[contents] [implementing]


User Agent Accessibility Guidelines (UAAG) 2.0

W3C Editors' Draft 2 August 2012

This version:
Latest version:
Previous version:
James Allan, Texas School for the Blind and Visually Impaired
Kelly Ford, Microsoft
Jeanne Spellman, W3C/Web Accessibility Initiative
Previous Editors:
Jan Richards, Inclusive Design Institute, OCAD University


UAAG 2.0 provides guidelines for designing user agents that lower barriers to Web accessibility for people with disabilities. User agents include browsers and other types of software that retrieve and render Web content. A user agent that conforms to these guidelines will promote accessibility through its own user interface and through other internal facilities, including its ability to communicate with other technologies (especially assistive technologies). Furthermore, all users, not just users with disabilities, should find conforming user agents to be more usable.

In addition to helping developers of browsers and media players, UAAG 2.0 will benefit developers of assistive technologies because it explains what types of information and control an assistive technology may expect from a conforming user agent. Technologies not addressed directly by UAAG 2.0 (e.g. technologies for braille rendering) will be essential to ensuring Web access for some users with disabilities.

The "User Agent Accessibility Guidelines 2.0" (UAAG 2.0) is part of a series of accessibility guidelines published by the W3C Web Accessibility Initiative (WAI).

Status of this document

May be Superseded

This section describes the status of this document at the time of its publication. Other documents may supersede this document. A list of current W3C publications and the latest revision of this technical report can be found in the W3C technical reports index at http://www.w3.org/TR/.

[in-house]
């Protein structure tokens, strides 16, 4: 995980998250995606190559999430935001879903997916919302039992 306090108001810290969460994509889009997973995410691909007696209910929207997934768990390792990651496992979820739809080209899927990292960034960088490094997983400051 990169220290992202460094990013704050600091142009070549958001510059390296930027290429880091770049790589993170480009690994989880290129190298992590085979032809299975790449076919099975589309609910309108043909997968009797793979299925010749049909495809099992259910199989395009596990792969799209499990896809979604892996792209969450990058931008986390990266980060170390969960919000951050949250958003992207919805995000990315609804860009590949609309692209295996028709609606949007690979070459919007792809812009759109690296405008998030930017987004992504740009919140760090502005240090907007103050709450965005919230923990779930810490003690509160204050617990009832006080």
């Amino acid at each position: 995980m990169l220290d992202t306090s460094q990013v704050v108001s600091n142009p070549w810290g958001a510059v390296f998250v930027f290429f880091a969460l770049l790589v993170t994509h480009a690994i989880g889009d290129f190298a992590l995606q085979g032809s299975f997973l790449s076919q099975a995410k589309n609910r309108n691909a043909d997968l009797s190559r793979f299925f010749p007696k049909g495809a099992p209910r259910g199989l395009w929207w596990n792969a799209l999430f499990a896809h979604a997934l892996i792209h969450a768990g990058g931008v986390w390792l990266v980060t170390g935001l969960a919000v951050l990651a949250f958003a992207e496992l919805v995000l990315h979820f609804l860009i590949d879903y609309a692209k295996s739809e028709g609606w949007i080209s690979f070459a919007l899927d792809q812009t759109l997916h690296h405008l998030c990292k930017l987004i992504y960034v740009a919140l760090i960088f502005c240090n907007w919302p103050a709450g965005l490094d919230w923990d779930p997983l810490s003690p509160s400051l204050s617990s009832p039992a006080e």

Editor's Draft of UAAG 2.0

This document is the internal working draft used by the UAWG and is updated continuously and without notice. This document has no formal standing within W3C. Please consult the group's home page and the W3C technical reports index for information about the latest publications by this group.

Web Accessibility Initiative

This document has been produced as part of the W3C Web Accessibility Initiative (WAI). The goals of the User Agent Working Group (UAWG) are discussed in the Working Group charter. The UAWG is part of the WAI Technical Activity.

No Endorsement

Publication as a Working Draft does not imply endorsement by the W3C Membership. This is a draft document and may be updated, replaced or obsoleted by other documents at any time. It is inappropriate to cite this document as other than work in progress.


This document was produced by a group operating under the 5 February 2004 W3C Patent Policy. W3C maintains a public list of any patent disclosures made in connection with the deliverables of the group; that page also includes instructions for disclosing a patent. An individual who has actual knowledge of a patent which the individual believes contains Essential Claim(s) must disclose the information in accordance with section 6 of the W3C Patent Policy.

Table of Contents


This section is informative.